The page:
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Hermaphroditism in Fish

Hermaphroditism can be broken down into two broad categories: protogyny and protandry.


Protogyny is a sex change from female to male. Protogyny is displayed as a normal part of the life history of 14 fish families, including wrasses and parrotfishes[1]. This means that in these families of fish, it is expected for an individual to began its life as a female and then switch to become a male later in life.



Protandry is a sex change from male to female, and is less common in fish than protogyny. Protandry is only observed in 8 different families of fish, including porgies, damselfishes, and moray eels[1].

Sequential Hermaphroditism

Sequential hermaphrodites function as one gender and then switch to the other, often as a result of changing population dynamics [2]. Sequential hermaphrodites only exist as one sex at a time, a key distinction from other types of hermaphrodites. The evolutionary advantages of sequential hermaphroditism are best explained by the size advantage model.

Size Advantage Model

In generalized terms, the size advantage model states that individual fish should change sex when the other sex would have a higher reproductive value at that stage in life.[1]. In mating systems in which large males monopolize the spawning of females, larger males have higher mating success than smaller males. With such a population dynamic, size is less important for females. In this mating system, it can be beneficial to begin life as a female when small and then change sex to a male once a large enough size is reached to maximize mating ability. A mating system in which large males monopolize the spawning of females thus favors protogyny, or the sex change from female to male.[1]. In other mating systems where no monopolization occurs, there is no size advantage for males to be large. However, in systems where random fertilization occurs, it is beneficial for females to be larger because larger females are able to hold more eggs. This type of mating system would favor protandry, or the the changing of sex from male to female. A male would undergo this sex change once the male grows large enough to gain a reproductive advantage from being female [1].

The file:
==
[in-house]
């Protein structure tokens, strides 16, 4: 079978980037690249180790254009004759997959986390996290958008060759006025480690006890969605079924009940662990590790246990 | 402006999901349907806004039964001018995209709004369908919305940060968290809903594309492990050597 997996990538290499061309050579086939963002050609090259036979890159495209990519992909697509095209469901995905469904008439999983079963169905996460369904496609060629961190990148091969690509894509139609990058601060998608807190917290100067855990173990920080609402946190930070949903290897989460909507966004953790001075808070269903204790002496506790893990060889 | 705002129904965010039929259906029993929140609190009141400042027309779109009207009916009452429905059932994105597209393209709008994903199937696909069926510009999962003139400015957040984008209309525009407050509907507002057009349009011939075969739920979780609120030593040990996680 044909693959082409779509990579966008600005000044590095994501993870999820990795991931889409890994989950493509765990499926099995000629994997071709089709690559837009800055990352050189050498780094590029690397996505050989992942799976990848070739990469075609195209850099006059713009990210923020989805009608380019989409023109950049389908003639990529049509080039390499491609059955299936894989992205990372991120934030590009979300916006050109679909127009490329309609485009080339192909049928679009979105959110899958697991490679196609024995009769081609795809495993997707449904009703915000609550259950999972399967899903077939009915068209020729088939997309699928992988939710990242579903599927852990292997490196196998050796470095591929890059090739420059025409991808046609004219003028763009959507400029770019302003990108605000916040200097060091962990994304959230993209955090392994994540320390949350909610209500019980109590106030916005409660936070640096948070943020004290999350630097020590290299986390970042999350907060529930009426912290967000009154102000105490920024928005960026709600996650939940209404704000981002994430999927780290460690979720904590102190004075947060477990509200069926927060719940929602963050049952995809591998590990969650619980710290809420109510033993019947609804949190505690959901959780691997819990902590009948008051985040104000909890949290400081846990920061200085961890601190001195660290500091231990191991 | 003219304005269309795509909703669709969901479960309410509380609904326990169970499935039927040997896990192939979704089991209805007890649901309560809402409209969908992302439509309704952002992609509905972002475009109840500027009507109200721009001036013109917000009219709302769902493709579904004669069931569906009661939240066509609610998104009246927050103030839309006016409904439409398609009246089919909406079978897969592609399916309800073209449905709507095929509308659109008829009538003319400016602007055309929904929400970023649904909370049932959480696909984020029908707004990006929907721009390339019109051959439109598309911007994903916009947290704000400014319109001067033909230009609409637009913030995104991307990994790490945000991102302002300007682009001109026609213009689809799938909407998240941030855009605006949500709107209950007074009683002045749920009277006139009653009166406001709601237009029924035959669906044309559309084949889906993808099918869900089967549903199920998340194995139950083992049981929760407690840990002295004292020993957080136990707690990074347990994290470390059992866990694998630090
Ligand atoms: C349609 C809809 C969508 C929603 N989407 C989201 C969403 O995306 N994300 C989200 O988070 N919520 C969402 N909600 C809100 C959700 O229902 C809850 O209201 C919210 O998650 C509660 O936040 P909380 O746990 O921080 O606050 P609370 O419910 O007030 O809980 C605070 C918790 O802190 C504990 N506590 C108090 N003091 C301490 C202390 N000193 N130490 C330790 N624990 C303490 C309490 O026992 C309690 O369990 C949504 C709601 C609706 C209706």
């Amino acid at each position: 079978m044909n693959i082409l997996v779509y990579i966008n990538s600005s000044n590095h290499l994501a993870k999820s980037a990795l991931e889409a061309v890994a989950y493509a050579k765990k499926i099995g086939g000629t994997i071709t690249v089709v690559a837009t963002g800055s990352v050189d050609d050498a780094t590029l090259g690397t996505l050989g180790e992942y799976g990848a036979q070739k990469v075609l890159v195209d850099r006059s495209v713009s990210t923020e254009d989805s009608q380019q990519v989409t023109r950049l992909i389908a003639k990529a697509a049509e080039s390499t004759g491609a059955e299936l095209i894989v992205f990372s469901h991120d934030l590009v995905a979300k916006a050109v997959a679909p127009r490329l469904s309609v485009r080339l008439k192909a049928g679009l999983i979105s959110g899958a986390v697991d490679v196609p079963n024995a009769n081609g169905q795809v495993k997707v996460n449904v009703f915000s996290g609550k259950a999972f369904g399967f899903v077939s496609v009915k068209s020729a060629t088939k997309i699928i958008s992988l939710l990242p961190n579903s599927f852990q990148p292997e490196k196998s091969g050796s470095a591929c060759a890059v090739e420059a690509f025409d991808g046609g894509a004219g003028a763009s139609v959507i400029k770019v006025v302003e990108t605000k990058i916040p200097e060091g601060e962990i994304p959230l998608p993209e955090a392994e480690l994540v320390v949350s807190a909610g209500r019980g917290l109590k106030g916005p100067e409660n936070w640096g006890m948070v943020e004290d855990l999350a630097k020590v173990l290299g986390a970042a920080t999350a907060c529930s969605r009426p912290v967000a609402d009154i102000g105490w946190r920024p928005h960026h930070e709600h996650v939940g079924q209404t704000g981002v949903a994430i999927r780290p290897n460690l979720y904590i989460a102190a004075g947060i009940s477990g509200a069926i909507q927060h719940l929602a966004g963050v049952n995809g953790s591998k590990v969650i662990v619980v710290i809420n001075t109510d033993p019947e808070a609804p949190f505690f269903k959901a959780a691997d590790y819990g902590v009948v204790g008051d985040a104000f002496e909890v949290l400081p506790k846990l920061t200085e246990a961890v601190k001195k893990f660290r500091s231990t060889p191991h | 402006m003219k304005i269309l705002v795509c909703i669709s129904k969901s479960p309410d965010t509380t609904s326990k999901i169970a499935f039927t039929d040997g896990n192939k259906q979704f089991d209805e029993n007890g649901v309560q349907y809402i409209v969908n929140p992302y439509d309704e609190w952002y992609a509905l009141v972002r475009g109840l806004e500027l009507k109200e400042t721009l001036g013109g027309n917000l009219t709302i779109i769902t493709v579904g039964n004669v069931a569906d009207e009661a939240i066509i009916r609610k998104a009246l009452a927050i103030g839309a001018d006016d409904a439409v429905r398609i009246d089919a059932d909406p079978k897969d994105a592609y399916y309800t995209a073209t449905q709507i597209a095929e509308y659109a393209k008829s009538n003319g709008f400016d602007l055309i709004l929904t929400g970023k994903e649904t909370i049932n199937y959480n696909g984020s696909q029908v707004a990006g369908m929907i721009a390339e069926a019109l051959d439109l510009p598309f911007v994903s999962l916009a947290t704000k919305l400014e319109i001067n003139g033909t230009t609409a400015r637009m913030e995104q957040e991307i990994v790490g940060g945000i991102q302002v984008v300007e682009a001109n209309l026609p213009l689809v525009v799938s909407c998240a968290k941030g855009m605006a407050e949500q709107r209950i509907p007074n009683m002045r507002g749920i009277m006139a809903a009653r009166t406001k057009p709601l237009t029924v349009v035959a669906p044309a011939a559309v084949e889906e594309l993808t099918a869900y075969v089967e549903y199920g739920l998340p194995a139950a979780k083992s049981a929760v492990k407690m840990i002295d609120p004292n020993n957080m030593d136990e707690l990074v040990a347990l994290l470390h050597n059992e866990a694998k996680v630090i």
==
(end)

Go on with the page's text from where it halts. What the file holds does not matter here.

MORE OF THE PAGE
Hermaphroditism in Wrasses and Parrotfishes

Image of Bluehead Wrasse [2]

Hermaphroditism, or specifically protogyny, is observed as part of the normal life history of both the Wrasse and Parrotfish families. In these families of fish, a dominant male defends a group of female fish from other males. Only the dominant male mates with multiple females in the group, an example of polygny. When the dominant male dies, the largest female in the harem changes sex and becomes the new dominant male. This is an example of sequential hermaphroditism. [3]

Simultaneous Hermaphroditism

Simultaneous hermaphrodites exhibit both female and male gender roles at the same time. This means that an individual fish may perform both male and female reproductive roles at the same point in time [2]. Simultaneous hermaphroditism is only advantageous when population density is very low. Since it is difficult to find a mate when population density is low, it is advantageous for an individual to be able to mate with any other fish it may come into contact with, regardless of sex. Simultaneous hermaphroditism is most common in deep-sea fishes.[1] This reproductive strategy can be evolutionarily advantageous, but is only sustainable if male-type "cheating" can be avoided. "Cheating" is when individual fish fertilize the eggs of multiple simultaneous hermaphrodites without expending the extra energy to produce eggs themselves. This would lead to a population where all of the individuals function as males, hurting the reproduction of the population as a whole[1]

Anti-Cheating Strategies in Small Sea Basses (Serranidae)

Image of Harlequin Bass (Serranidae) [3]

Hamlets undergo a practice called "egg trading" in which a pair of fish alternate sex roles over the period of mating. This behavior forces both individuals to expend energy into egg production so that neither individual is forced to produce all of the eggs alone.[1] Other basses in the genus Serranus undergo mating just before nightfall so that simultaneous hermaphrodites functioning as males will not have enough time to fertilize multiple females. This strategy theoretically prevents individuals from functioning solely as males without expending considerable energy themselves in egg production. [1]


  1. 1.0 1.1 1.2 1.3 1.4 1.5 1.6 1.7 1.8 Warner, Richard R. "Mating Behavior and Hermaphroditism in Coral Reef Fishes." American Scientist 72.2 (1984): 128-36. Web.
  2. 2.0 2.1 Sumich, James L. An Introduction to the Biology of Marine Life, Seventh Edition. WCB/McGraw Hill. 1999.
  3. Hixon, M.A. "Coral Reef Fishes." Encyclopedia of Ocean Sciences 2 (2009): 655-59. Web.
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